Longman Exam Skills New Proficiency Writing Teacher's

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  • 8/9/2019 Longman Exam Skills New Proficiency Writing Teacher's





  • 8/9/2019 Longman Exam Skills New Proficiency Writing Teacher's


    co   MAP

    Sedion   Page

     page   2

     page   2ised   ePE   Paper 2:   Dos and Don'ts

    e\--ed   ePE   Pa per 2: Task types   page   3

     page 4Composition mar k ing

    e'i ed ePE   Paper 2:  Marking criter ia

    :-on   notes (Units  1-20)

     book s:   inf or mation and sam ple questions

     page   5

     page   7

  • 8/9/2019 Longman Exam Skills New Proficiency Writing Teacher's


    New Proficienc Writing: an overview

     New   Pro f  iciency   Writ in g   pr ovides systematic training   in the wr iting sk ills requir ed f or  Pa per   2 of the

    R evised Pr of iciency examination.   The   book is divided into six sections   covering each of the six

    dif f er ent text ty pes:   letter s, articles, essays, pr oposals,   r e por ts and   reviews.

    Each unit starts with   an   exam question   so that   students   can   see the   task to be   achieved. The

    questions that f ollow are   designed   to develop  students' awar eness   of their tar get   r eader   and   their 

     pur  pose   in writing, and   the type of format and   style which would be a p pr o priate   f or   their text.

    Students ar e then   helped,   through a variety of activities, to   build u p   the   so phisticated   range of 

    voca bular y   and str ucture required at this   level of  writing,   as well as  learning the essential   sk ills of 

     planning   and   organisation.

    At an   ap pro pr iate   point   in each unit there is a   model   text which   exemplifies the essential f eatur es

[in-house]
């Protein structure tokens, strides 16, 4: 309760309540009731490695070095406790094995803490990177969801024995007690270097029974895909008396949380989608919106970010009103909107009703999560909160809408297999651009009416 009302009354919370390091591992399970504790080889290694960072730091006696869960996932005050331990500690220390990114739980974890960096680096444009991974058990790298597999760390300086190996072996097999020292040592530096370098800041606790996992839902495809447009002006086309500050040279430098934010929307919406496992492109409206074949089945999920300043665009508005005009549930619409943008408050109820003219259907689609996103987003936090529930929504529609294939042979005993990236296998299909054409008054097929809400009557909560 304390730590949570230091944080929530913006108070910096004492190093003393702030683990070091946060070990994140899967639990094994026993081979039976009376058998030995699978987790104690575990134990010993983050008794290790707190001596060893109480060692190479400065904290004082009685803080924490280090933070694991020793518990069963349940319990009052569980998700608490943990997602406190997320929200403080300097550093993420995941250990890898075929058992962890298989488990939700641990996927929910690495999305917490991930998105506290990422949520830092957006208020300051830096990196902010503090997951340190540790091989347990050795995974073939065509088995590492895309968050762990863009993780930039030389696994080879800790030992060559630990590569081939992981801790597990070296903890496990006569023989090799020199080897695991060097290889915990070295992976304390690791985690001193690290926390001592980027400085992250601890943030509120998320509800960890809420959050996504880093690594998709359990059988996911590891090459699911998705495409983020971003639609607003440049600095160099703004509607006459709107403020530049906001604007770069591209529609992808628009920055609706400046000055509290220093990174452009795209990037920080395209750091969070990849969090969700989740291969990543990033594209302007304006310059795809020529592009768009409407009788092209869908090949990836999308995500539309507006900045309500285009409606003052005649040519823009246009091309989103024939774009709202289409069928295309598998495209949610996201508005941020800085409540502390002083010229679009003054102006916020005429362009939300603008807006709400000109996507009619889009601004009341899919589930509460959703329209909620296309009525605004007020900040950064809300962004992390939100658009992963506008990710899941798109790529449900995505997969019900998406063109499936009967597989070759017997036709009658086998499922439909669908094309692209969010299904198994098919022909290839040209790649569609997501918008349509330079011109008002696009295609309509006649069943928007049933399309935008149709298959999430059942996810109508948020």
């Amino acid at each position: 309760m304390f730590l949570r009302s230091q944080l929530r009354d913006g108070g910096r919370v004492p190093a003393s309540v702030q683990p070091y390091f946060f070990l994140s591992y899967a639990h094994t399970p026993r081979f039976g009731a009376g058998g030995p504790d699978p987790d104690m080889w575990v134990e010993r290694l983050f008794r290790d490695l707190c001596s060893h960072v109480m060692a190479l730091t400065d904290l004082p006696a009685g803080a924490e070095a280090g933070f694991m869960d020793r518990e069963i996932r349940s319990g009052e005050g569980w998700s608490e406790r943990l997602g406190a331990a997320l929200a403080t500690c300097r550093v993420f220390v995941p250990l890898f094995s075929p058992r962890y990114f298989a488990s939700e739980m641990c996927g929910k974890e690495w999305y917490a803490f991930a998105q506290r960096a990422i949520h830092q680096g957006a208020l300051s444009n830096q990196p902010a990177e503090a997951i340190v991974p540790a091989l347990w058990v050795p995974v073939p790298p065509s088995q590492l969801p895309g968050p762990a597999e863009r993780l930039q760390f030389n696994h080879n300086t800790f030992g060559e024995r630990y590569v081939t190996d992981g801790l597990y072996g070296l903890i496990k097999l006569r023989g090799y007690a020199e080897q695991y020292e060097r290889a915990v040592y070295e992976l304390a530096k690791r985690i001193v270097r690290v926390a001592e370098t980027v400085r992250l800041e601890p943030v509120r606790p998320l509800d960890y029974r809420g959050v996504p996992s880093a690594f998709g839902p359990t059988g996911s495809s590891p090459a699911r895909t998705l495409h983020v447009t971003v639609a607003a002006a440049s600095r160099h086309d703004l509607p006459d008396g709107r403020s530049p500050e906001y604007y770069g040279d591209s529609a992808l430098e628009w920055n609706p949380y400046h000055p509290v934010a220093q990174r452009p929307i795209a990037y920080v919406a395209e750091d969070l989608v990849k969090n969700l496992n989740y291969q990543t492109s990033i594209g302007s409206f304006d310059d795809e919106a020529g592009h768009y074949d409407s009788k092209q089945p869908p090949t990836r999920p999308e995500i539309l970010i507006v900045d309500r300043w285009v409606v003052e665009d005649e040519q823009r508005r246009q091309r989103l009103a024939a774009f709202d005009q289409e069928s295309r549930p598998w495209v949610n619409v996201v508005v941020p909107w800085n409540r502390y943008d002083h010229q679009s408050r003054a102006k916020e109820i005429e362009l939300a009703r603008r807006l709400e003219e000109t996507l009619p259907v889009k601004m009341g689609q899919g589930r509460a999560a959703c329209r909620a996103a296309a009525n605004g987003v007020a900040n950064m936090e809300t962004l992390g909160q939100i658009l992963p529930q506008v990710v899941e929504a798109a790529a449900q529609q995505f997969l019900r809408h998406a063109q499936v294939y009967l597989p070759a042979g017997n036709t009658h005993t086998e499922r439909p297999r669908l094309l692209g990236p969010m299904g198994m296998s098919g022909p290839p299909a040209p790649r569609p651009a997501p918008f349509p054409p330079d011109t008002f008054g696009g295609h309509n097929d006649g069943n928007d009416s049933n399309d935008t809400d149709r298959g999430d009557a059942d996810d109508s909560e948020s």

of  that particular   text ty pe.   It is ho ped that the   teacher   and   students   will see the   model   pr imar ily as

    an   example   of  a text ty pe  that the student   may be  unfamiliar   with   rather   than   a straight jacket which, could   be an o bstacle to the   student's   own   cr eativity.The   level of  writing   in model   texts  has   been

     pitched   at a level that students   can   emulate   in their own   work ,   r ather   than   a standar d   that students might   f ind daunting and discour aging.

    Encour age   students to:

     r ead   the   question   car efully.

    • answer the   question   in  f ull. If  it is a Part   1 question,   they must cover all as pects of the   question.

    If  it  is a  Part 2 question,   they must give sufficient weight  to   each   as pect of the   question.

    •   br ainstor m ideas and make a plan   before they start to wr ite.

    • organise their text into clear  par agr a phs   or   sections.

    •   connect   their paragr a phs so that the   link  between   them is clear .

    •   use link ers to join   simple   sentences together ,   but   not make sentences   too long or too complex.

    •   use a wide r ange of  voca bular y   and structur es at the   r equir ed level f or Proficiency.

    (A com position   that would   get a good   grade   at  FCE would not necessar ily meet   the   requir ed

    level to   pass the CPE exam.)

    • check their  grammar   and s pelling while  they ar e wr iting. They should also   allow time   to r ead their 

    writing when   they   have f inished.   Examiner s   penalise   basic err or s   heavily.

    Advise students   not   to: • wr ite   out   whole   com positions or par ts   of compositions that they have learnt   by hear t. They are

    unlikely to   answer the   question   cor r ectly. Examiner s will know what they ar e  doing and   will

     penalise   them heavily.

    • wr ite anything   that   is ir relevant.

    •   exceed the   wor d limit. They may mak e more mistak es and   will proba bly   run   out   of  time.

    • over use connector s.   This   will mak e their   writing sound   unnatural   and   it will be   difficult to   follow.

    • over use idiomatic ex pr essions, es pecially wher e   they ar e  inappropriate   for  the   tone or style of  text

    they have been   ask ed  to write.

  • 8/9/2019 Longman Exam Skills New Proficiency Writing Teacher's